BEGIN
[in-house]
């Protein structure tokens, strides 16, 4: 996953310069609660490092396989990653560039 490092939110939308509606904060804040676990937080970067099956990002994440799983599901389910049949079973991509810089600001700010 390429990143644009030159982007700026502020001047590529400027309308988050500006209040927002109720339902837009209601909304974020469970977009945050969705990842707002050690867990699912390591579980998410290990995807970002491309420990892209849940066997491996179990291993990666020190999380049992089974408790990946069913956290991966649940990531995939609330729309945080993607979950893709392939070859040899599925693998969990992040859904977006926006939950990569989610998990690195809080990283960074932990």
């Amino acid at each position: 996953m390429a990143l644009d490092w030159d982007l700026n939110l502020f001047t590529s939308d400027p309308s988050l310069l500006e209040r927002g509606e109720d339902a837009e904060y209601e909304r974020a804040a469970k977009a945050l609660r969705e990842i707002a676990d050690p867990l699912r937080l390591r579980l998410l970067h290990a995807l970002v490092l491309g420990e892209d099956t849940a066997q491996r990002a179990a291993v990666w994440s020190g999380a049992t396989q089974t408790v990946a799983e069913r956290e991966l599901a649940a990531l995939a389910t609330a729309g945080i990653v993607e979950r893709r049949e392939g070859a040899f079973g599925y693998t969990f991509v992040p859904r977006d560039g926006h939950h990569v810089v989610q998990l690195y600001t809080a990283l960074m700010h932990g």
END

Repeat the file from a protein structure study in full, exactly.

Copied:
[in-house]
């Protein structure tokens, strides 16, 4: 996953310069609660490092396989990653560039 490092939110939308509606904060804040676990937080970067099956990002994440799983599901389910049949079973991509810089600001700010 390429990143644009030159982007700026502020001047590529400027309308988050500006209040927002109720339902837009209601909304974020469970977009945050969705990842707002050690867990699912390591579980998410290990995807970002491309420990892209849940066997491996179990291993990666020190999380049992089974408790990946069913956290991966649940990531995939609330729309945080993607979950893709392939070859040899599925693998969990992040859904977006926006939950990569989610998990690195809080990283960074932990």
């Amino acid at each position: 996953m390429a990143l644009d490092w030159d982007l700026n939110l502020f001047t590529s939308d400027p309308s988050l310069l500006e209040r927002g509606e109720d339902a837009e904060y209601e909304r974020a804040a469970k977009a945050l609660r969705e990842i707002a676990d050690p867990l699912r937080l390591r579980l998410l970067h290990a995807l970002v490092l491309g420990e892209d099956t849940a066997q491996r990002a179990a291993v990666w994440s020190g999380a049992t396989q089974t408790v990946a799983e069913r956290e991966l599901a649940a990531l995939a389910t609330a729309g945080i990653v993607e979950r893709r049949e392939g070859a040899f079973g599925y693998t969990f991509v992040p859904r977006d560039g926006h939950h990569v810089v989610q998990l690195y600001t809080a990283l960074m700010h932990g």